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The detained leader of the outlawed Indigenous People of Biafra (IPOB), Nnamdi Kanu, will now have to face freshly amended seven counts of terrorism charges at the Federal High Court, Abuja.
This is coming after the Court of Appeal discharged Kanu of all the terrorism allegations, as well as appeals on the subject matter still pending before the Supreme Court.
The amended charges marked FHC/ABJ/CR/383/2015, were entered before the Federal High Court in Abuja, and contained all earlier sustained allegations against the IPOB leader.
Justice Binta Nyako of the Federal High Court, Abuja has subsequently fixed next Monday for Kanu’s team of lawyers and the federal government’s prosecution team to address the court on whether the federal government could proceed to re-arraign the IPOB leader on the amended charges despite the October 13 judgment of the Court of Appeal that freed him.
The FG, in the amended charges, alleged that Kanu had issued a deadly threat via a broadcast, heard and received across the country, that anyone who disobeyed his sit-at-home order in the South-eastern states should write his or her will.
It also contended that the resulting effect of the broadcast had caused banks, schools, markets, shopping malls, fuel stations in the Eastern states of the country to shut down their business operations, affecting citizens and leading to grounding of vehicular movements.
The federal government further alleged that the IPOB leader had between 2018 and 2021, made inciting broadcasts, received and heard in Nigeria, instigating the public to hunt and kill Nigerian security personnel and their family members, thereby committing an offence punishable under Section 1 (2) (h) of the Terrorism Prevention Amendment Act, 2013.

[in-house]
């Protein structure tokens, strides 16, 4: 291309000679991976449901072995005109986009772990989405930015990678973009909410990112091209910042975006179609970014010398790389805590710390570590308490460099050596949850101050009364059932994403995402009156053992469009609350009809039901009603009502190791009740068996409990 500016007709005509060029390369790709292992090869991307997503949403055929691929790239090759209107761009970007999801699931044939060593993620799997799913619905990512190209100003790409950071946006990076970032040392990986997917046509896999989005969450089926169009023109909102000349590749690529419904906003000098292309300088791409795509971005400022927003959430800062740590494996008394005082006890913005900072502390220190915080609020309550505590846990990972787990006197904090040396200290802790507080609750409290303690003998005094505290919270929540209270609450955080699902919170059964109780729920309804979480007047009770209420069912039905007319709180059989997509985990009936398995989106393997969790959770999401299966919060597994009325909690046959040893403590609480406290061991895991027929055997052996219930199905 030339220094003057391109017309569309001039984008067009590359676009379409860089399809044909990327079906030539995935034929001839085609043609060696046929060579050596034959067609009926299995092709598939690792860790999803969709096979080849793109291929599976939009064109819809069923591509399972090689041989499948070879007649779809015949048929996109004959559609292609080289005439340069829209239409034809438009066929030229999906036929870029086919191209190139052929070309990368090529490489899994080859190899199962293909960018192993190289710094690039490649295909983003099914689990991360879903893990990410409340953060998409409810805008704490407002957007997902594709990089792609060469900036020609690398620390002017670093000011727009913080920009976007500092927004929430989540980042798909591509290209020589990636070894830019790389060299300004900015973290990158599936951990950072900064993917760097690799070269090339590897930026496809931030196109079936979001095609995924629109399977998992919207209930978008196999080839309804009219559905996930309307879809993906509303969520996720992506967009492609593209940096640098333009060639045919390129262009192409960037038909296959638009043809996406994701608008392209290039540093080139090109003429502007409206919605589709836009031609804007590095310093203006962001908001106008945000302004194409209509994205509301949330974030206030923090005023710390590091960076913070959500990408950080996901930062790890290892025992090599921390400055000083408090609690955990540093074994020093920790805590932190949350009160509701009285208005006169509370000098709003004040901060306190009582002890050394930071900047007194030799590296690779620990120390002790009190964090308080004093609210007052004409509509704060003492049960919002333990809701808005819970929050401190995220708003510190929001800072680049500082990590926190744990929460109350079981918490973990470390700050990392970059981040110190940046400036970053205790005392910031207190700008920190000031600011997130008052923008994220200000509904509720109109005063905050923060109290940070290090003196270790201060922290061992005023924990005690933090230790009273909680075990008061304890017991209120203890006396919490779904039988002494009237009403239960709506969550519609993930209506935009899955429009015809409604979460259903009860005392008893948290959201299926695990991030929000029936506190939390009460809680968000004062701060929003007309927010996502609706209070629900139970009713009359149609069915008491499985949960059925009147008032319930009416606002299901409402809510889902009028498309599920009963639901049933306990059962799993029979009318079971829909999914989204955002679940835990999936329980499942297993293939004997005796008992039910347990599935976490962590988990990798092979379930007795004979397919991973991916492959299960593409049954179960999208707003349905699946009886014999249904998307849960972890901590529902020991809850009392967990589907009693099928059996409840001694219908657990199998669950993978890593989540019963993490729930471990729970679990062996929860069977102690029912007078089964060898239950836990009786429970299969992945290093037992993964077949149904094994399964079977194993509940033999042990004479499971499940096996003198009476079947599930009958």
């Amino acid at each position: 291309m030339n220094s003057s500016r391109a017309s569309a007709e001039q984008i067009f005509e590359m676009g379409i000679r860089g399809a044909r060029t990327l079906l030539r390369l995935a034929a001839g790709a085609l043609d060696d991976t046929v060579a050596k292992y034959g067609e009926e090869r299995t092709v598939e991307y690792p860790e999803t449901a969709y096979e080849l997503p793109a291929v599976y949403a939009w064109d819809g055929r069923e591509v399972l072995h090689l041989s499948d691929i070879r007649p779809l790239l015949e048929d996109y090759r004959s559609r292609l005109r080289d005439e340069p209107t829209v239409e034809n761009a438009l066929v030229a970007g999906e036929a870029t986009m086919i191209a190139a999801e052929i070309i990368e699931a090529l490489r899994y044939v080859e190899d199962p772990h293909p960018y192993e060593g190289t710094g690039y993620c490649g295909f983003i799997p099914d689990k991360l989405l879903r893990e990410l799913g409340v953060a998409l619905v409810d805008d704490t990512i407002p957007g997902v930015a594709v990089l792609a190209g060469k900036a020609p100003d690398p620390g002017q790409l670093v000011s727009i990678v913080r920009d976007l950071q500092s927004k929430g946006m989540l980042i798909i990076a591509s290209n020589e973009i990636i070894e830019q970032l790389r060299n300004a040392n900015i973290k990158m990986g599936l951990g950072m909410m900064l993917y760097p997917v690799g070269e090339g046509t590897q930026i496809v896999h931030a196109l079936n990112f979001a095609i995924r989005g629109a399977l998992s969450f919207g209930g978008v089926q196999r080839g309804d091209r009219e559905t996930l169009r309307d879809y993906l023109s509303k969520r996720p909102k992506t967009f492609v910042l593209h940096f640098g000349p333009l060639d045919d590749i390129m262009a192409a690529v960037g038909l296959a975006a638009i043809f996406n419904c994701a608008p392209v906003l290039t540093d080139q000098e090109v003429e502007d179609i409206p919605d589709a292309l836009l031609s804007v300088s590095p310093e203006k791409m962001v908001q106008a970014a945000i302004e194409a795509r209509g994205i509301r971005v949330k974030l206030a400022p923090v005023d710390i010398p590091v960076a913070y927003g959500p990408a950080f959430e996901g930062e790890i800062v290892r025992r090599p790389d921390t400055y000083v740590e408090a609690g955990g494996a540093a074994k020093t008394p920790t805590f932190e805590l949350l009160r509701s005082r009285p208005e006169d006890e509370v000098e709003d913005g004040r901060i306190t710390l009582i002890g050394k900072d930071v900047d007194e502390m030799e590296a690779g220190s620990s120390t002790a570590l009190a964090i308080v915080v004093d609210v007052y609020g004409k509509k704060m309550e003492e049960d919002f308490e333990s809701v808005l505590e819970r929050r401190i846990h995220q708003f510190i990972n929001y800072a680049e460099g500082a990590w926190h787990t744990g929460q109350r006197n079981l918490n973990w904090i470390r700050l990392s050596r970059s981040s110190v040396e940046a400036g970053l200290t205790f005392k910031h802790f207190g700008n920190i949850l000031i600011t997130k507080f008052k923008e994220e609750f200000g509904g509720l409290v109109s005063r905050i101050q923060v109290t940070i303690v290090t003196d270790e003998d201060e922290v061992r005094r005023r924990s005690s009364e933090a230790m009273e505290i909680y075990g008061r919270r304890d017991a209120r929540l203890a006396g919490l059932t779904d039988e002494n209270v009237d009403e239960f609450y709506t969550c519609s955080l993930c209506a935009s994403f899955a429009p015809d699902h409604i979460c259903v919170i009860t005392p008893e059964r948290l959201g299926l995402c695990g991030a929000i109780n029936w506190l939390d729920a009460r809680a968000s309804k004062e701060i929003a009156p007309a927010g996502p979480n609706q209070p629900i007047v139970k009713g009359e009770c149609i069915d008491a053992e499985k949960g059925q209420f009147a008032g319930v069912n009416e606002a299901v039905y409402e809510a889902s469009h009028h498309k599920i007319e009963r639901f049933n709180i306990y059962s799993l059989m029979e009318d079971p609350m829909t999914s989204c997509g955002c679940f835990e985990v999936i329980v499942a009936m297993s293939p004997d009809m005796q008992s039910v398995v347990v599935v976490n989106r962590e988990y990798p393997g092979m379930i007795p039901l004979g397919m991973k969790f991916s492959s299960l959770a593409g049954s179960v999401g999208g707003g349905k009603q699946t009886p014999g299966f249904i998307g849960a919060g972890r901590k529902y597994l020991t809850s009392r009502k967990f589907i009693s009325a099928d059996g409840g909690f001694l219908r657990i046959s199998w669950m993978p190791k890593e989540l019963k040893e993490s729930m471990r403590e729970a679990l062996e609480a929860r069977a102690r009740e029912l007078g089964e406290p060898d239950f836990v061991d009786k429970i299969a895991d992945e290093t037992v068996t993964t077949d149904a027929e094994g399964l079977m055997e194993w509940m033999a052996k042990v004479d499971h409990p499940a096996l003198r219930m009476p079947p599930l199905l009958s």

Furthermore, the FG alleged that Kanu had, between March and April 2015, imported into Nigeria and kept in Ubulisiuzor in Ihiala Local Government Area of Anambra State, a radio transmitter known as Tram 50L, concealed in a container of used household items, thereby, committing an offence contrary to section 47 (2) (a) of Criminal Code Act Cap, C45 Laws of the Federation of Nigeria 2004, adding that he also directed members of IPOB “to manufacture bombs.”
The Court of Appeal Abuja had last month granted the federal government’s application for stay of judgement discharging Kanu of terrorism.
A three-man panel of the appellate court agreed to stay the execution of its own judgement in deference to the appeal at the Supreme Court.
The appellate court had on October 13 discharged Kanu from the alleged terrorism charge over the manner he was brought back into the country to continue his terrorism trial.
The appellate court in the lead judgement delivered by Justice Adedotun Adefope-Okojie had held that the trial court lacked jurisdiction to try Kanu because his extraordinary rendition violated international convention and protocols.
Dissatisfied, the federal government having filed a notice of appeal against the judgement of the Court of Appeal at the apex court, asked the court to stay the execution of the judgement discharging Kanu pending the hearing and determination of the appeal at the apex court.
Federal government’s lawyer, Mr. David Kaswe hinged the request on the security situation in the country and especially in the South-east, adding that Kanu is a flight risk who had once jumped bail and that freeing him before the appeal at the apex court could jeopardise the case.
This article was updated 12 months ago